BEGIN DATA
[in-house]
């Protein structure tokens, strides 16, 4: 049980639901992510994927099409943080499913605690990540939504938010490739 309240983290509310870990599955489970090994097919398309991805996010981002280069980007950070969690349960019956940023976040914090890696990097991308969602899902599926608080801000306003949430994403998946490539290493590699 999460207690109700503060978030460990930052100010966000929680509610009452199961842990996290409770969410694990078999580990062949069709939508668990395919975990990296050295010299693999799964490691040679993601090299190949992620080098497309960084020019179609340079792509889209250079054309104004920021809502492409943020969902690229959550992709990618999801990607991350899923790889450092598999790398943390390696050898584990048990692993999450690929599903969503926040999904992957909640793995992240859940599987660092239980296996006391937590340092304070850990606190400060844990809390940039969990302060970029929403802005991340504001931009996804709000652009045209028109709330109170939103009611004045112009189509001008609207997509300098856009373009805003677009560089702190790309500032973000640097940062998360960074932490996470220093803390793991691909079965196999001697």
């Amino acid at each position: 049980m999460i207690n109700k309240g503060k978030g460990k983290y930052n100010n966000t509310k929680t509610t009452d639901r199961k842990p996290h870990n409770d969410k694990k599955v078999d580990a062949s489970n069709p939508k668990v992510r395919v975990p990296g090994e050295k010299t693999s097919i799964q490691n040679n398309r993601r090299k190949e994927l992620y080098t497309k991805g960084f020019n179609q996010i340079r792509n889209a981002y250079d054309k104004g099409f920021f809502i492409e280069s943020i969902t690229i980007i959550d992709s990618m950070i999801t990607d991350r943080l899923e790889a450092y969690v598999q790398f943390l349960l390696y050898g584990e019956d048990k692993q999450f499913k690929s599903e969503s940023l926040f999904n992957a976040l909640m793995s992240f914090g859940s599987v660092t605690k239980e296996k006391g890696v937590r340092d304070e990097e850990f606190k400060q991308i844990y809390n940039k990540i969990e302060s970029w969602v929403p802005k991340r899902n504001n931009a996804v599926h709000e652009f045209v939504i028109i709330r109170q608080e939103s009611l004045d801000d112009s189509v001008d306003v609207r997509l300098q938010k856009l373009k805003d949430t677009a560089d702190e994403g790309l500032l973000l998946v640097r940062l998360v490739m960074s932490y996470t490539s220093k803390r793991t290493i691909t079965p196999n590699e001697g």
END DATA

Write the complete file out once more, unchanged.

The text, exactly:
[in-house]
């Protein structure tokens, strides 16, 4: 049980639901992510994927099409943080499913605690990540939504938010490739 309240983290509310870990599955489970090994097919398309991805996010981002280069980007950070969690349960019956940023976040914090890696990097991308969602899902599926608080801000306003949430994403998946490539290493590699 999460207690109700503060978030460990930052100010966000929680509610009452199961842990996290409770969410694990078999580990062949069709939508668990395919975990990296050295010299693999799964490691040679993601090299190949992620080098497309960084020019179609340079792509889209250079054309104004920021809502492409943020969902690229959550992709990618999801990607991350899923790889450092598999790398943390390696050898584990048990692993999450690929599903969503926040999904992957909640793995992240859940599987660092239980296996006391937590340092304070850990606190400060844990809390940039969990302060970029929403802005991340504001931009996804709000652009045209028109709330109170939103009611004045112009189509001008609207997509300098856009373009805003677009560089702190790309500032973000640097940062998360960074932490996470220093803390793991691909079965196999001697």
């Amino acid at each position: 049980m999460i207690n109700k309240g503060k978030g460990k983290y930052n100010n966000t509310k929680t509610t009452d639901r199961k842990p996290h870990n409770d969410k694990k599955v078999d580990a062949s489970n069709p939508k668990v992510r395919v975990p990296g090994e050295k010299t693999s097919i799964q490691n040679n398309r993601r090299k190949e994927l992620y080098t497309k991805g960084f020019n179609q996010i340079r792509n889209a981002y250079d054309k104004g099409f920021f809502i492409e280069s943020i969902t690229i980007i959550d992709s990618m950070i999801t990607d991350r943080l899923e790889a450092y969690v598999q790398f943390l349960l390696y050898g584990e019956d048990k692993q999450f499913k690929s599903e969503s940023l926040f999904n992957a976040l909640m793995s992240f914090g859940s599987v660092t605690k239980e296996k006391g890696v937590r340092d304070e990097e850990f606190k400060q991308i844990y809390n940039k990540i969990e302060s970029w969602v929403p802005k991340r899902n504001n931009a996804v599926h709000e652009f045209v939504i028109i709330r109170q608080e939103s009611l004045d801000d112009s189509v001008d306003v609207r997509l300098q938010k856009l373009k805003d949430t677009a560089d702190e994403g790309l500032l973000l998946v640097r940062l998360v490739m960074s932490y996470t490539s220093k803390r793991t290493i691909t079965p196999n590699e001697g």